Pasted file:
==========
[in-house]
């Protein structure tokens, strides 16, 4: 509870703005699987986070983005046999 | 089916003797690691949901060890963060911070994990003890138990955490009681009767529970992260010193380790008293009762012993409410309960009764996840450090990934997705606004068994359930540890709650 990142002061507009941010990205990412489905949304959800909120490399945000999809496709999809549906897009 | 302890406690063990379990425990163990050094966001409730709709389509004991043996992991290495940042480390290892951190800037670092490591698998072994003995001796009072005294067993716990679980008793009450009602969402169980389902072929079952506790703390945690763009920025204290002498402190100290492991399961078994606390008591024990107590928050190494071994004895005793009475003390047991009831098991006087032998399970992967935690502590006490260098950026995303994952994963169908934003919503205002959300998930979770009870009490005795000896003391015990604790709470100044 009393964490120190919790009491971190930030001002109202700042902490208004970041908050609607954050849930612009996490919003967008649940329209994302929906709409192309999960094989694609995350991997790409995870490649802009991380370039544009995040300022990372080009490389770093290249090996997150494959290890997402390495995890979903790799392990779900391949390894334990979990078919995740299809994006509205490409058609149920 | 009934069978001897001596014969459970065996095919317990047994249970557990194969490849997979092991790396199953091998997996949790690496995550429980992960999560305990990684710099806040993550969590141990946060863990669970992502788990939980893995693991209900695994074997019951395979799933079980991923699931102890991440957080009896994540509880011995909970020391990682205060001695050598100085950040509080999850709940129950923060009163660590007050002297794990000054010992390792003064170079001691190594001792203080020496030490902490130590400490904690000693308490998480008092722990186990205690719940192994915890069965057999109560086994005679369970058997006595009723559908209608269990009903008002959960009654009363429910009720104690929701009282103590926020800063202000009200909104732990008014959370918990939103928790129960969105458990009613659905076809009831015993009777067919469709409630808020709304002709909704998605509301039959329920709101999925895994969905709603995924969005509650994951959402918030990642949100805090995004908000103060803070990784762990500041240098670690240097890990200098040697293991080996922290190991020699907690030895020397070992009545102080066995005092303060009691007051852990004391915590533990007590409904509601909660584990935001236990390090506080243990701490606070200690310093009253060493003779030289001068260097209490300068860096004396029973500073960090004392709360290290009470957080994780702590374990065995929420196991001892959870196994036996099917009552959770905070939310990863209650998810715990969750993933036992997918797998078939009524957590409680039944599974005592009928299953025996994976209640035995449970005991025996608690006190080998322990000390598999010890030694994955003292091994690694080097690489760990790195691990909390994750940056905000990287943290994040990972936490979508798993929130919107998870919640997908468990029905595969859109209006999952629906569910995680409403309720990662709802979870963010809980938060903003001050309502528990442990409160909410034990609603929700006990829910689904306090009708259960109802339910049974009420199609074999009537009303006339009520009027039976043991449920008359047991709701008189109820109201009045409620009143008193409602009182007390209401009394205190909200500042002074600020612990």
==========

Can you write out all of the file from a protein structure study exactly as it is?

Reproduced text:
[in-house]
């Protein structure tokens, strides 16, 4: 509870703005699987986070983005046999 | 089916003797690691949901060890963060911070994990003890138990955490009681009767529970992260010193380790008293009762012993409410309960009764996840450090990934997705606004068994359930540890709650 990142002061507009941010990205990412489905949304959800909120490399945000999809496709999809549906897009 | 302890406690063990379990425990163990050094966001409730709709389509004991043996992991290495940042480390290892951190800037670092490591698998072994003995001796009072005294067993716990679980008793009450009602969402169980389902072929079952506790703390945690763009920025204290002498402190100290492991399961078994606390008591024990107590928050190494071994004895005793009475003390047991009831098991006087032998399970992967935690502590006490260098950026995303994952994963169908934003919503205002959300998930979770009870009490005795000896003391015990604790709470100044 009393964490120190919790009491971190930030001002109202700042902490208004970041908050609607954050849930612009996490919003967008649940329209994302929906709409192309999960094989694609995350991997790409995870490649802009991380370039544009995040300022990372080009490389770093290249090996997150494959290890997402390495995890979903790799392990779900391949390894334990979990078919995740299809994006509205490409058609149920 | 009934069978001897001596014969459970065996095919317990047994249970557990194969490849997979092991790396199953091998997996949790690496995550429980992960999560305990990684710099806040993550969590141990946060863990669970992502788990939980893995693991209900695994074997019951395979799933079980991923699931102890991440957080009896994540509880011995909970020391990682205060001695050598100085950040509080999850709940129950923060009163660590007050002297794990000054010992390792003064170079001691190594001792203080020496030490902490130590400490904690000693308490998480008092722990186990205690719940192994915890069965057999109560086994005679369970058997006595009723559908209608269990009903008002959960009654009363429910009720104690929701009282103590926020800063202000009200909104732990008014959370918990939103928790129960969105458990009613659905076809009831015993009777067919469709409630808020709304002709909704998605509301039959329920709101999925895994969905709603995924969005509650994951959402918030990642949100805090995004908000103060803070990784762990500041240098670690240097890990200098040697293991080996922290190991020699907690030895020397070992009545102080066995005092303060009691007051852990004391915590533990007590409904509601909660584990935001236990390090506080243990701490606070200690310093009253060493003779030289001068260097209490300068860096004396029973500073960090004392709360290290009470957080994780702590374990065995929420196991001892959870196994036996099917009552959770905070939310990863209650998810715990969750993933036992997918797998078939009524957590409680039944599974005592009928299953025996994976209640035995449970005991025996608690006190080998322990000390598999010890030694994955003292091994690694080097690489760990790195691990909390994750940056905000990287943290994040990972936490979508798993929130919107998870919640997908468990029905595969859109209006999952629906569910995680409403309720990662709802979870963010809980938060903003001050309502528990442990409160909410034990609603929700006990829910689904306090009708259960109802339910049974009420199609074999009537009303006339009520009027039976043991449920008359047991709701008189109820109201009045409620009143008193409602009182007390209401009394205190909200500042002074600020612990």